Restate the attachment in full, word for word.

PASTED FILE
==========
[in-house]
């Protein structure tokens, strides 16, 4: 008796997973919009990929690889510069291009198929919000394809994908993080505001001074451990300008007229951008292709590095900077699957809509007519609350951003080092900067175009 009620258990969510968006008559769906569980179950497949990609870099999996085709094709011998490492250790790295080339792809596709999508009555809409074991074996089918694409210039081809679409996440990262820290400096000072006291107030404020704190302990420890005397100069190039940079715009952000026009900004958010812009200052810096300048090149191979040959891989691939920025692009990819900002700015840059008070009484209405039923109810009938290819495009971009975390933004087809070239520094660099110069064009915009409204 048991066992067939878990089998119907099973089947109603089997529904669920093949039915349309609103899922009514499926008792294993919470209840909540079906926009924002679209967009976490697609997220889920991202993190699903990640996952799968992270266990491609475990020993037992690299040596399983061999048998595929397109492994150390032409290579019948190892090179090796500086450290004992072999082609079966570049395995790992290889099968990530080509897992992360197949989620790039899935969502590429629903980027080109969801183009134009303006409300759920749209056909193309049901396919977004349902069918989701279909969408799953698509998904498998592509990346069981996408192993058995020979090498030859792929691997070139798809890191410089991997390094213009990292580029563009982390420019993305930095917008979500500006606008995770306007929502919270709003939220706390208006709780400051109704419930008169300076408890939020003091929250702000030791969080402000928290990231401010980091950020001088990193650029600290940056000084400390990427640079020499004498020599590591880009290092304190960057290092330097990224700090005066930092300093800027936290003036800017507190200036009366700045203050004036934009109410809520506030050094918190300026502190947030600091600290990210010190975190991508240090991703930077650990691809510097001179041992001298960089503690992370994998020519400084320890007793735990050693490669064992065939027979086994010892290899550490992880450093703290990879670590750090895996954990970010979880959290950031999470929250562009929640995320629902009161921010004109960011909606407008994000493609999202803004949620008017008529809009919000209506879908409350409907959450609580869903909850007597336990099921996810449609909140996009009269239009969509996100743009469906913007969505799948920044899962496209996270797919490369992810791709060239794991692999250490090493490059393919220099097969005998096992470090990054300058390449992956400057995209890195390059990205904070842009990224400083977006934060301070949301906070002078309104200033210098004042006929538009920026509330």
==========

[in-house]
């Protein structure tokens, strides 16, 4: 008796997973919009990929690889510069291009198929919000394809994908993080505001001074451990300008007229951008292709590095900077699957809509007519609350951003080092900067175009 009620258990969510968006008559769906569980179950497949990609870099999996085709094709011998490492250790790295080339792809596709999508009555809409074991074996089918694409210039081809679409996440990262820290400096000072006291107030404020704190302990420890005397100069190039940079715009952000026009900004958010812009200052810096300048090149191979040959891989691939920025692009990819900002700015840059008070009484209405039923109810009938290819495009971009975390933004087809070239520094660099110069064009915009409204 048991066992067939878990089998119907099973089947109603089997529904669920093949039915349309609103899922009514499926008792294993919470209840909540079906926009924002679209967009976490697609997220889920991202993190699903990640996952799968992270266990491609475990020993037992690299040596399983061999048998595929397109492994150390032409290579019948190892090179090796500086450290004992072999082609079966570049395995790992290889099968990530080509897992992360197949989620790039899935969502590429629903980027080109969801183009134009303006409300759920749209056909193309049901396919977004349902069918989701279909969408799953698509998904498998592509990346069981996408192993058995020979090498030859792929691997070139798809890191410089991997390094213009990292580029563009982390420019993305930095917008979500500006606008995770306007929502919270709003939220706390208006709780400051109704419930008169300076408890939020003091929250702000030791969080402000928290990231401010980091950020001088990193650029600290940056000084400390990427640079020499004498020599590591880009290092304190960057290092330097990224700090005066930092300093800027936290003036800017507190200036009366700045203050004036934009109410809520506030050094918190300026502190947030600091600290990210010190975190991508240090991703930077650990691809510097001179041992001298960089503690992370994998020519400084320890007793735990050693490669064992065939027979086994010892290899550490992880450093703290990879670590750090895996954990970010979880959290950031999470929250562009929640995320629902009161921010004109960011909606407008994000493609999202803004949620008017008529809009919000209506879908409350409907959450609580869903909850007597336990099921996810449609909140996009009269239009969509996100743009469906913007969505799948920044899962496209996270797919490369992810791709060239794991692999250490090493490059393919220099097969005998096992470090990054300058390449992956400057995209890195390059990205904070842009990224400083977006934060301070949301906070002078309104200033210098004042006929538009920026509330």